THE SINGER WHO GAINED POPULARITY WITHOUT USING WORDS
An American-born, UK-based jazz singer and entertainer, Adelaide Hall was a major figure in the Harlem Renaissance. Her wordless rhythm vocalising introduced what would be known as scat singing.
Hall made her professional debut as a chorus member in Shuffle Along in 1921, a musical which helped establish African American show business. After appearing in Runnin’ Wild, she toured Europe as the star of Chocolate Kiddies. She later appeared on Broadway in Desires of 1927, Town Topics, Blackbirds of 1928, Brown Buddies and Jamaica.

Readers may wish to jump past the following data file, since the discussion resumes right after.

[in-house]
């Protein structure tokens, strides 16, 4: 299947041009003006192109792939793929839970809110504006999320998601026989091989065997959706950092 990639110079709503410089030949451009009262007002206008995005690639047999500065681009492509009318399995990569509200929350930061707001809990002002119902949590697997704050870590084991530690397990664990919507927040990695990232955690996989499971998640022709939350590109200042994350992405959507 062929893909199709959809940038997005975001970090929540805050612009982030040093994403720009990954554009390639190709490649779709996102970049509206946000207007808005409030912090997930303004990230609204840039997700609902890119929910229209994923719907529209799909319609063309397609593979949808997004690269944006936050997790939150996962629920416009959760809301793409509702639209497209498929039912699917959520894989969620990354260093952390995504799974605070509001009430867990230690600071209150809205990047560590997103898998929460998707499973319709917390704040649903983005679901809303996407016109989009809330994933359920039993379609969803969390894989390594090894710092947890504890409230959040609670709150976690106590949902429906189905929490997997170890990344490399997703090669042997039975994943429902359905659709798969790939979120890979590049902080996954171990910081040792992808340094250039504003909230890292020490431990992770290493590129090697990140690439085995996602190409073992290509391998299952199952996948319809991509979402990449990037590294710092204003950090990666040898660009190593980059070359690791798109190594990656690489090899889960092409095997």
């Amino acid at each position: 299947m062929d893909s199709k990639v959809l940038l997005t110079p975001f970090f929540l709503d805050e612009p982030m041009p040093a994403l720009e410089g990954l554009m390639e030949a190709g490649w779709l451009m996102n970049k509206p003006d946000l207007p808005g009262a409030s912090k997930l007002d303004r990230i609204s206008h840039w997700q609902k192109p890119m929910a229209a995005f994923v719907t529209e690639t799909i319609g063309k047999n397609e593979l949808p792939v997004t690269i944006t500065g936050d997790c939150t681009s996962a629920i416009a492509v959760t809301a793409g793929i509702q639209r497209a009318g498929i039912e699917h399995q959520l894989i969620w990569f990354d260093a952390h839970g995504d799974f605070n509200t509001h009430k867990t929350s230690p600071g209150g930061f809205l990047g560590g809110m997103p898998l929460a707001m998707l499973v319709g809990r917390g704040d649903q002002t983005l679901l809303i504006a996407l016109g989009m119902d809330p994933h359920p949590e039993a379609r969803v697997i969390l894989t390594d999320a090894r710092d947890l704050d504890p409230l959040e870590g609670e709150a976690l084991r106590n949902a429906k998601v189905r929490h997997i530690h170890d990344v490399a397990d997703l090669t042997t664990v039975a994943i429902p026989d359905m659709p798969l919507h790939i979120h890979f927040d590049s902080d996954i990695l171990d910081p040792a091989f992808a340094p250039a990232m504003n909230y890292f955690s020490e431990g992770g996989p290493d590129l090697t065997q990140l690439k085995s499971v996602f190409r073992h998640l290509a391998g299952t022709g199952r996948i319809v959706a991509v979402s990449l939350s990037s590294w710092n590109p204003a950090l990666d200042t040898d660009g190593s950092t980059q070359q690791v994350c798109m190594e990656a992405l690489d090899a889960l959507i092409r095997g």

She will forever be known for her pioneering wordless vocals on Creole Love Call, which she recorded with Duke Ellington in 1927. She arrived in the UK in 1938, where she was so successful and popular, she decided to make it her home. Hall entered the Guinness Book of World Records as the world’s most enduring recording artist in 2003, ten years after her death.